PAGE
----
The Government does not dispute that Appellants have met the first two factors.   Appellants argue that we have jurisdiction because the order of the district court denying their motions to dismiss the indictments for failure to state an essential element of an offense is “effectively unreviewable.”   The Supreme Court has instructed that an order is effectively unreviewable if it involves “an important right which would be ‘lost, probably irreparably,’ if review had to await final judgment.”  Abney v. United States, 431 U.S. 651, 658, 97 S.Ct. 2034, 52 L.Ed.2d 651 (1977) (quoting Cohen, 337 U.S. at 546, 69 S.Ct. 1221).

In Midland, the Court stated that “[o]nly a defect so fundamental that it causes the grand jury no longer to be a grand jury, or the indictment no longer to be an indictment, gives rise to the constitutional right not to be tried.”   489 U.S. at 802, 109 S.Ct. 1494.   The Court held in Midland that an alleged violation of the rule prohibiting public disclosure by Government attorneys of matters occurring before a grand jury did not give rise to the right not to be tried.  Id.

Relying on the language quoted above from Midland, Appellants claim that the failure to allege an essential element of an offense is a defect that gives rise to the right not to be tried.   They maintain that interlocutory review of this question will render a trial unnecessary.   They assert that “there is simply no way for this Court exercising direct jurisdiction at the final conclusion of the case to restore the right not to be tried.”

 In their briefs before this court, Appellants failed to cite or discuss the Supreme Court's decision in Abney.   In that matter, the Court held that “the Court of Appeals had no jurisdiction under § 1291 to pass on the merits of petitioners' challenge to the sufficiency of the indictment at this [interlocutory] junction in the proceedings.”  431 U.S. at 663, 97 S.Ct. 2034.   In another passage the Court stated:  “[W]e think it clear that the District Court's rejection of petitioners' challenge to the sufficiency of the indictment does not come within the Cohen [collateral order] exception [to the final judgment rule].”  Id.  Midland did not, expressly or implicitly, overrule Abney, or affect the viability of its determination that a challenge to the sufficiency of the evidence alleged in an indictment does not come within the collateral order exception to § 1291.   This court lacks the power to disregard this principle.   As the Supreme Court noted in Thurston Motor Lines, Inc. v. Jordan K. Rand, Ltd., 460 U.S. 533, 103 S.Ct. 1343, 75 L.Ed.2d 260 (1983), “needless to say, only this Court may overrule one of its precedents.”  Id. at 535, 103 S.Ct. 1343.   Accordingly, we hold that we lack the jurisdiction to consider the merits of this appeal.1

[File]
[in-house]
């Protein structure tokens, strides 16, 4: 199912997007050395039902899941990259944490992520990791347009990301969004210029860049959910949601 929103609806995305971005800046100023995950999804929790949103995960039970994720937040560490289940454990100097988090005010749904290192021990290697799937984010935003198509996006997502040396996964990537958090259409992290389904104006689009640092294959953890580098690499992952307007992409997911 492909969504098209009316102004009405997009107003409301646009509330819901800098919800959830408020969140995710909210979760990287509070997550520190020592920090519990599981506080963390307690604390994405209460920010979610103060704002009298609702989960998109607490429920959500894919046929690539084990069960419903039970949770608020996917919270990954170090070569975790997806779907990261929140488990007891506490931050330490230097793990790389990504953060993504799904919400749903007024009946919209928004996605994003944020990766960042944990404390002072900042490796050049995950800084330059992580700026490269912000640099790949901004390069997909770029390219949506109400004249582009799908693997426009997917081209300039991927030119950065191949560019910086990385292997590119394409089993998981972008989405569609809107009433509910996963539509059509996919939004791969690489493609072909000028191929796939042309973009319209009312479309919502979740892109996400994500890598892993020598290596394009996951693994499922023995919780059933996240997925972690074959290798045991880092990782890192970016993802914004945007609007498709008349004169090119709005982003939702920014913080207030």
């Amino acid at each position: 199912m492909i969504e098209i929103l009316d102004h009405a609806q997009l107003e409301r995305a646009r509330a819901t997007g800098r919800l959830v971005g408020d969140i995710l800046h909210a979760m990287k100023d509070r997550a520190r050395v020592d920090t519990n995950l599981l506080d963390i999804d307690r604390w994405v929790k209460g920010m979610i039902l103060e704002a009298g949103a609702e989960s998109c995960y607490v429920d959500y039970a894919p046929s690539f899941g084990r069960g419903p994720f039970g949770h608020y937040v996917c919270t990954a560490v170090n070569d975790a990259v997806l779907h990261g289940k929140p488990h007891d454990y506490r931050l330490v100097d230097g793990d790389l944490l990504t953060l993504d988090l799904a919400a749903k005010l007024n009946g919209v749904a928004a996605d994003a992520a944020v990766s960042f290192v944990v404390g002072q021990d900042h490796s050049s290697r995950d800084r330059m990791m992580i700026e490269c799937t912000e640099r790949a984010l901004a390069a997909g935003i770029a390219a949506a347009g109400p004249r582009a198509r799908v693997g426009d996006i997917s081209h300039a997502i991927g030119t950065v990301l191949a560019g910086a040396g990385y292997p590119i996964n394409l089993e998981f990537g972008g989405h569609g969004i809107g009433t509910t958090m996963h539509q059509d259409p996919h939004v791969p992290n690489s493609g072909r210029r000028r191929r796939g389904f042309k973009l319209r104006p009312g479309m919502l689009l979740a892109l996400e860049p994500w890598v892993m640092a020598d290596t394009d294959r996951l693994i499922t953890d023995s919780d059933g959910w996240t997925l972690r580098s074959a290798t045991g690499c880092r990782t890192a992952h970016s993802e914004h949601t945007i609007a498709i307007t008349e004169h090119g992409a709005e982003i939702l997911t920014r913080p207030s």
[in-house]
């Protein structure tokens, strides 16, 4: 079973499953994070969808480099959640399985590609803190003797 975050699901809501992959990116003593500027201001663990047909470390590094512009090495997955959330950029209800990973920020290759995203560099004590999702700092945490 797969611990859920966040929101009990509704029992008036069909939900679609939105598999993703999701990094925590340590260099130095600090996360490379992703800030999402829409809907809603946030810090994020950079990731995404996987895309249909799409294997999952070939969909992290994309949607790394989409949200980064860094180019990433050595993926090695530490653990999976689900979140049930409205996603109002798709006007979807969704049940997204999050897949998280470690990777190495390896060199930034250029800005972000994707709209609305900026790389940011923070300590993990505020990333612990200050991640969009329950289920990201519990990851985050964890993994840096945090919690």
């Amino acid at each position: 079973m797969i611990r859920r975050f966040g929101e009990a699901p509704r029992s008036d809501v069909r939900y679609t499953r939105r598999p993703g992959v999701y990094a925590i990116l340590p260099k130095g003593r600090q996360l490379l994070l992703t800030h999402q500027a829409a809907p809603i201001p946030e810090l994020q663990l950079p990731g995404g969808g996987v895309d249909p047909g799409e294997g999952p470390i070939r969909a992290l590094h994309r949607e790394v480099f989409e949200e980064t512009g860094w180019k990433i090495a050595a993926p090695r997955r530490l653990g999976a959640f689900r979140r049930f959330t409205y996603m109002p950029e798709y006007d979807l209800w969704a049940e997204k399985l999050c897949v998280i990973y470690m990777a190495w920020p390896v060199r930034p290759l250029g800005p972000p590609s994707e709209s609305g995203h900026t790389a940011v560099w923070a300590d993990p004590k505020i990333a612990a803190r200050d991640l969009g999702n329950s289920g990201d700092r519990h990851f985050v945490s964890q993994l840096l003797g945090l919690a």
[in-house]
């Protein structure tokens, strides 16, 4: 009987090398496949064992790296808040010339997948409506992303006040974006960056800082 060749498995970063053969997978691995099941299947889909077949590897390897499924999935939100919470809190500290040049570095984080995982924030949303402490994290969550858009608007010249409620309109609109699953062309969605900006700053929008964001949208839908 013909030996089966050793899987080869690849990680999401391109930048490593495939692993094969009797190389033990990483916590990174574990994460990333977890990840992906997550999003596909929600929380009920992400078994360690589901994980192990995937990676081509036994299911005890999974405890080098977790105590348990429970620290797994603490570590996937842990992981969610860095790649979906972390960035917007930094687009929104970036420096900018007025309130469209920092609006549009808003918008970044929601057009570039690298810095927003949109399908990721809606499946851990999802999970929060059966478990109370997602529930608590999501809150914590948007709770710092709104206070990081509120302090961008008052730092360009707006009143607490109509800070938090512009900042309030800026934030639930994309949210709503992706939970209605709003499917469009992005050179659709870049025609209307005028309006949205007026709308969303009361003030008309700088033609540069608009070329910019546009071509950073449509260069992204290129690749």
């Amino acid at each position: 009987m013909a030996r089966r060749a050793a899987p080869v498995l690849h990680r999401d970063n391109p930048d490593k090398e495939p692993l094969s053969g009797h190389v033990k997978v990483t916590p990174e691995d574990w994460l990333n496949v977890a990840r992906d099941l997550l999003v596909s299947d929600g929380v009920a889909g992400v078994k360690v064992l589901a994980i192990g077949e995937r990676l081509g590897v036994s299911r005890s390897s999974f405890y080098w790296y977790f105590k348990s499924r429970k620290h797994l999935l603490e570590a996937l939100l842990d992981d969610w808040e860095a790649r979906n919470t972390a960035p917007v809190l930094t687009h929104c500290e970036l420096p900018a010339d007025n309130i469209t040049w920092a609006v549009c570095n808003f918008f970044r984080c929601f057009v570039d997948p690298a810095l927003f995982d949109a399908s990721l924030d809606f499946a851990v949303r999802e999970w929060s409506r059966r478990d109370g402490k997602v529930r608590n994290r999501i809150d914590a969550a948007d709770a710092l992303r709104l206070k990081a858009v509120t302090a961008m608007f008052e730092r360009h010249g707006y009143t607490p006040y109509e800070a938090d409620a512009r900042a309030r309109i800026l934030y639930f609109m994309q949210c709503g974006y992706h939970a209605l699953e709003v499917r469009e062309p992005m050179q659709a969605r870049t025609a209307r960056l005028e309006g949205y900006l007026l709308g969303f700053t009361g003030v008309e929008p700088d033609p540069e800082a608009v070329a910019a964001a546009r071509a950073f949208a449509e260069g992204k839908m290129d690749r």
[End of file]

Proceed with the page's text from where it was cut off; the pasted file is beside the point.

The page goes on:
As an alternative basis for reviewing the merits of their constitutional claim, Appellants urge us to treat this consolidated appeal as an application for a writ of mandamus under 28 U.S.C. § 1651(a) and Rule 21 of the Federal Rules of Civil Procedure.  “Before a writ [of mandamus] will issue, this court must be ‘firmly convinced that the district court has erred and that the petitioner's right to the writ is clear and indisputable.’ ”   Credit Suisse v. U.S. Dist. Court, 130 F.3d 1342, 1345 (9th Cir.1997) (quoting Valenzuela-Gonzalez v. U.S. Dist. Court, 915 F.2d 1276, 1279 (9th Cir.1990)).

 In determining whether to grant a writ of mandamus, we consider the following factors:

(1) The party seeking the writ has no other adequate means, such as a direct appeal, to attain the relief he or she desires.

(2) The petitioner will be damaged or prejudiced in a way that is not correctable on appeal․